Tuesday, June 21, 2011

Brief Recap of Monday's Outbreak and Outlook for Today, June 21, 2011

As expected, yesterday was a very active severe weather day, with widespread reports of large hail, damaging winds and a concentrated area of tornadoes in Nebraska, northwest Kansas and parts of Iowa.   In total, just over 350 reports have been received thus far, and we'll likely hear of more today as damage is surveyed from activity late yesterday evening & overnight.


See postings here and here for a video and photo of one of the largest Nebraska tornadoes.  More photos and videos will be posted later today as they start flowing in.

I am happy to say that, so far, there have been no reports of deaths or serious injuries associated with yesterday's tornadoes and/or damaging winds.  I'd like to think that's a testament to the warning process and folks being aware and staying alert in the severe weather threat areas.   Hopefully we'll see that again today, (although the threat is not as pronounced as it was yesterday).


Above is the latest severe weather outlook for today from the SPC in Norman, OK.  Severe thunderstorms are forecast within the yellow shaded areas on the above image.  Large hail & damaging winds will be the primary severe weather threats today, however isolated tornadoes also cannot be ruled out, particularly when storms are within their first few hours of development.

An enhanced threat for damaging winds is forecast within the red shaded areas on the image below:


...and an enhanced threat of very large hail (golfball size or greater) is forecast within the red areas on the image below:


A cluster of strong to severe storms continues over northeast Texas and northern Louisiana this morning, with another less intense cluster moving East through the St. Louis area:


Marginal hail and/or wind gusts to severe limits may occur for a few more hours with this activity, and the clusters will also leave behind surface boundaries that could focus redevelopment of thunderstorm activity later this afternoon.

Otherwise, thunderstorms are expected to redevelop by mid to late afternoon along and ahead of a cool front and dryline from the Midwest into the central and southern Plains (near the Western edges of the severe weather outlook area from the 2nd image).   Outflow boundaries from the morning thunderstorm complexes may also focus redevelopment near and/or East-Southeast of where they diminish later this afternoon.

Large hail and damaging winds will be the primary severe threats today, however isolated tornadoes are also possible with any more isolated storms that are able to organize prior to merging into a larger complex or cluster of activity.

At this time, it appears that storms within the red shaded areas on the 3rd and 4th images are likely to become the most organized today, with locally enchanced potential for damaging winds, large hail & isolated tornadoes.  This would include portions of far eastern Iowa, southern Wisconsin, much of central & northern Illinois and extreme east-central & northeastern Missouri.  Another band of locally enhanced severe potential appears to be setting up across southwest Arkansas, southeast Oklahoma and northeast Texas.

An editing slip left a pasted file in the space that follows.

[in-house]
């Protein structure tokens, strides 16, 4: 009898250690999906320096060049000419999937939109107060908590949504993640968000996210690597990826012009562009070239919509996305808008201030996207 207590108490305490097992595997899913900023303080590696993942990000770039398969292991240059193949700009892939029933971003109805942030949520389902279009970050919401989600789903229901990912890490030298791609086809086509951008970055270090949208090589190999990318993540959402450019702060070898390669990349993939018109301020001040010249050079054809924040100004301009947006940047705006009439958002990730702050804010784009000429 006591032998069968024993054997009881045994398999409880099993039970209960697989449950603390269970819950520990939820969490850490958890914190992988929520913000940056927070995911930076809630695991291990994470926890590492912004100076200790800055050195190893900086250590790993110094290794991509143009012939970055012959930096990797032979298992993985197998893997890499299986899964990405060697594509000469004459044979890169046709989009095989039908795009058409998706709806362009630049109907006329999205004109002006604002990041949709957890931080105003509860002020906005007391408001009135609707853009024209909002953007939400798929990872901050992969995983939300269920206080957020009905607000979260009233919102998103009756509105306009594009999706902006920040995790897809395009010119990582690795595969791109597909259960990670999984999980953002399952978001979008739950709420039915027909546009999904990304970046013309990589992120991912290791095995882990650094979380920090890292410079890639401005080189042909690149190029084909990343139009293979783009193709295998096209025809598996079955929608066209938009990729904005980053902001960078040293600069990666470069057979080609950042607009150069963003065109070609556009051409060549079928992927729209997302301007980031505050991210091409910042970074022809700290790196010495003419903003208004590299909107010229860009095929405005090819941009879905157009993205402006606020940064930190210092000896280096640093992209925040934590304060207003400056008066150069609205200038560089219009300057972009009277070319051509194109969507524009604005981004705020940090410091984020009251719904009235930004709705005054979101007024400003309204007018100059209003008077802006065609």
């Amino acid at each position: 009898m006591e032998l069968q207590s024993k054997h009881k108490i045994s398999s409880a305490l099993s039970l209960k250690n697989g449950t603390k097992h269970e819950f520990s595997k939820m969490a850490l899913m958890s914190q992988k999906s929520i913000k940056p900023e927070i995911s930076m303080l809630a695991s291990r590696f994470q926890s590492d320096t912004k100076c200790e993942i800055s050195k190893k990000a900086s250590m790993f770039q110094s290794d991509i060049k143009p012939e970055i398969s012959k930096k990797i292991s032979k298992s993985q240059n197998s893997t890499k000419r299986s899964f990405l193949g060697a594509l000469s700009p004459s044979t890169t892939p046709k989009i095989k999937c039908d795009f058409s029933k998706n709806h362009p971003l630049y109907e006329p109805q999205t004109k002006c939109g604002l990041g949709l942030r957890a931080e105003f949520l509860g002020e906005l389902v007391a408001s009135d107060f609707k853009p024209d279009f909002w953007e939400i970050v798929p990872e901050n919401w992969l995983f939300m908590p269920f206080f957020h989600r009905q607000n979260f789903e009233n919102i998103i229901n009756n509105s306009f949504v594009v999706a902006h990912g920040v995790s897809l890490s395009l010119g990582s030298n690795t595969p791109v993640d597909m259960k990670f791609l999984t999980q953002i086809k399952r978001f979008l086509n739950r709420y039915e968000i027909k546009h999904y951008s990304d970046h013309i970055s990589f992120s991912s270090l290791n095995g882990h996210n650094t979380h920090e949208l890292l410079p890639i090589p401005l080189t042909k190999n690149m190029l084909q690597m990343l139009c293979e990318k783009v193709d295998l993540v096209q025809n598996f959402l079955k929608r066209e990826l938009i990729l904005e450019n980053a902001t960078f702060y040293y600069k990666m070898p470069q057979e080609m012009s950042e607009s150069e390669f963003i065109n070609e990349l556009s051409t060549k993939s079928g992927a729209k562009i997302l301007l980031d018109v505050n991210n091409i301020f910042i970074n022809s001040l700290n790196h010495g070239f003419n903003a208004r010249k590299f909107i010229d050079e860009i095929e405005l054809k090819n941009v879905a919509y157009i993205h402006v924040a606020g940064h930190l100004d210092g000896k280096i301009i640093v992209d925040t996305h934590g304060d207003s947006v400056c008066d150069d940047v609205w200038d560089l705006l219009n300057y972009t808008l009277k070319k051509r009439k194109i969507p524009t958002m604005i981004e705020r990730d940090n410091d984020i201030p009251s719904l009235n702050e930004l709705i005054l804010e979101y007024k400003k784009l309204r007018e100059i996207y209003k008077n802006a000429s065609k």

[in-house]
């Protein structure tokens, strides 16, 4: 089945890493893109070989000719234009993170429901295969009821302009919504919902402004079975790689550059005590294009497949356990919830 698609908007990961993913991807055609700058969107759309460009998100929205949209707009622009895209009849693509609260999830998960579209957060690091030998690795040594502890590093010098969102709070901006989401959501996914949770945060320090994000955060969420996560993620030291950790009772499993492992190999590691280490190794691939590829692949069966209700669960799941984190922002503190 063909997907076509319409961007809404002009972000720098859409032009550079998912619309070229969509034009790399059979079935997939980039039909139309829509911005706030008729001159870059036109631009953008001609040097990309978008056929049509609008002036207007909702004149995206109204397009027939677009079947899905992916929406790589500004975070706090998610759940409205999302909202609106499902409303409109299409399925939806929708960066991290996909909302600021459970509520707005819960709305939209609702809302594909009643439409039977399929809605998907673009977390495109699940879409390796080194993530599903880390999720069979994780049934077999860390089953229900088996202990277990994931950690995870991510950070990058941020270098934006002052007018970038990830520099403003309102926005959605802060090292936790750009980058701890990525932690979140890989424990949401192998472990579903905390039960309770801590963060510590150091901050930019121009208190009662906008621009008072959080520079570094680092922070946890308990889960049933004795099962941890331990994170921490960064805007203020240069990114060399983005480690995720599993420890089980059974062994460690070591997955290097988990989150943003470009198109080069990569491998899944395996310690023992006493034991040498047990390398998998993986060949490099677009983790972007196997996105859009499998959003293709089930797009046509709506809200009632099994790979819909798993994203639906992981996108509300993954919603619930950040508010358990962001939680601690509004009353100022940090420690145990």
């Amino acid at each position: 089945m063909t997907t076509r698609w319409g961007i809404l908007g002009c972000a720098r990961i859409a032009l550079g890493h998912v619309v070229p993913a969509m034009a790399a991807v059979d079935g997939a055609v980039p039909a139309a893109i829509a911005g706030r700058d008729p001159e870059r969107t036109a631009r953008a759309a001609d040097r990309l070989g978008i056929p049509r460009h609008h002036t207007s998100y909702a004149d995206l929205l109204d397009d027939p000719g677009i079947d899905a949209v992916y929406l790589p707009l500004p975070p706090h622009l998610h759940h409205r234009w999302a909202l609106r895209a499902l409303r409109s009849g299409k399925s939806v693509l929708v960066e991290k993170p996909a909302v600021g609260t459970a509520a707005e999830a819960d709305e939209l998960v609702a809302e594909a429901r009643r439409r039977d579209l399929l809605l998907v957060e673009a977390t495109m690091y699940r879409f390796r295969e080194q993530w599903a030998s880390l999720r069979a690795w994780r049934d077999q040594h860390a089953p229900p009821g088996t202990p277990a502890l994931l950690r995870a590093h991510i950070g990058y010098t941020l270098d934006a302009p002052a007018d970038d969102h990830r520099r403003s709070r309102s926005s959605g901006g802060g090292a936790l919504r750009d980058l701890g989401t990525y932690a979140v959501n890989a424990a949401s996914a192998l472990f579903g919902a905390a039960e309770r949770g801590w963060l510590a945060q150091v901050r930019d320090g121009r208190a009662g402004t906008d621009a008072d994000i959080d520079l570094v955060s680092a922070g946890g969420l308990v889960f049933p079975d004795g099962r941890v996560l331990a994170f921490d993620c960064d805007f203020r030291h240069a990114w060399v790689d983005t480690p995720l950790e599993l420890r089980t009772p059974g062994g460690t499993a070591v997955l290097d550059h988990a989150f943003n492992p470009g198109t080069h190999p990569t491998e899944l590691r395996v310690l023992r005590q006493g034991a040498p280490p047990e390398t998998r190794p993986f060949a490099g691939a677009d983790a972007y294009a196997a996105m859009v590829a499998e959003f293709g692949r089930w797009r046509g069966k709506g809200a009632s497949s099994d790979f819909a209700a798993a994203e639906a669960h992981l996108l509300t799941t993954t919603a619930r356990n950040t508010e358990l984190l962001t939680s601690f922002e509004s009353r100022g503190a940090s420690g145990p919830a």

If you live across or near any of the severe weather outlook areas for today, please remain alert and be prepared to seek shelter if threatening weather approaches your area.

15 comments:

Anthill_Goddess said...

Hey Rob...I just had to tell you the irony of my decision yesterday. Or, actually, what WOULD have been very ironic!

Because I travel with a 3 year old and a teen (my kids), the thought of driving 5 hours (approximately) didn't sound too appealing to go to Columbia, MO. Instead I drove to Eastern Iowa (not far from Iowa City) and took my chances that the storms would be more wind/hail by the time they got to us.

I looked at the damage reports today only to find that there was a report from Columbia!! Where I was, we got less than a tenth of an inch of light rain. Husband said it rained at home, but nothing major.

One of these days I'll learn to just stay home and avoid spending the money to "run"!

Thanks again for all you do! I love this blog!

Shamrock said...

So glad you and your family are ok, Anthill!!

Shamrock said...

Rob, once again we are under a slight risk for severe today-15% for damaging winds. I am watching these storms quite a ways west of us go N/NE and some are getting real close to us on the East of us in North Carolina-and some North of us in Virginia and Kentucky also pulsing severe. Nothing is hitting us-and I am not complaining but why is this? This happens A LOT!! They head right for us and veer at the last moment or they weaken. Is it luck? I am a little concerned though-I am looking at all the stuff going on in Alabama and Mississippi right now-is this going to weaken too with loss of daytime heating? Thanks :)

Anthill_Goddess said...

Thanks, Shamrock!

I'm by no means an expert on weather patterns, but I have gotten pretty good at looking at what's going on and giving a guess! LOL

Their will be a new SPC forecast coming out in about 2 hours but the latest one says "EXPECT MULTICELL CLUSTERS TO PERSIST WITH A RISK OF AT LEAST ISOLATED DAMAGING DOWNBURSTS...AND MARGINALLY SEVERE HAIL." My GUESS is that they're linked to day-time heating and will start to wane afte sunset...but Rob would know much better!

As far as it happening often that they split around you? My step-father SWEARS that he lives in a "dry slot" and that, although they get storms, a good portion of the time they miss him one way or the other. Not sure if there IS such a thing, but he sure believes it!

Hope the winds that are possible miss y'all this evening!

Rob In Texas said...

Anthill Goddess, Thanks for the comment. Glad to hear you made out okay. Yes, just as expected, strong winds moved as far East as Columbia overnight, as the tornado potential had diminished.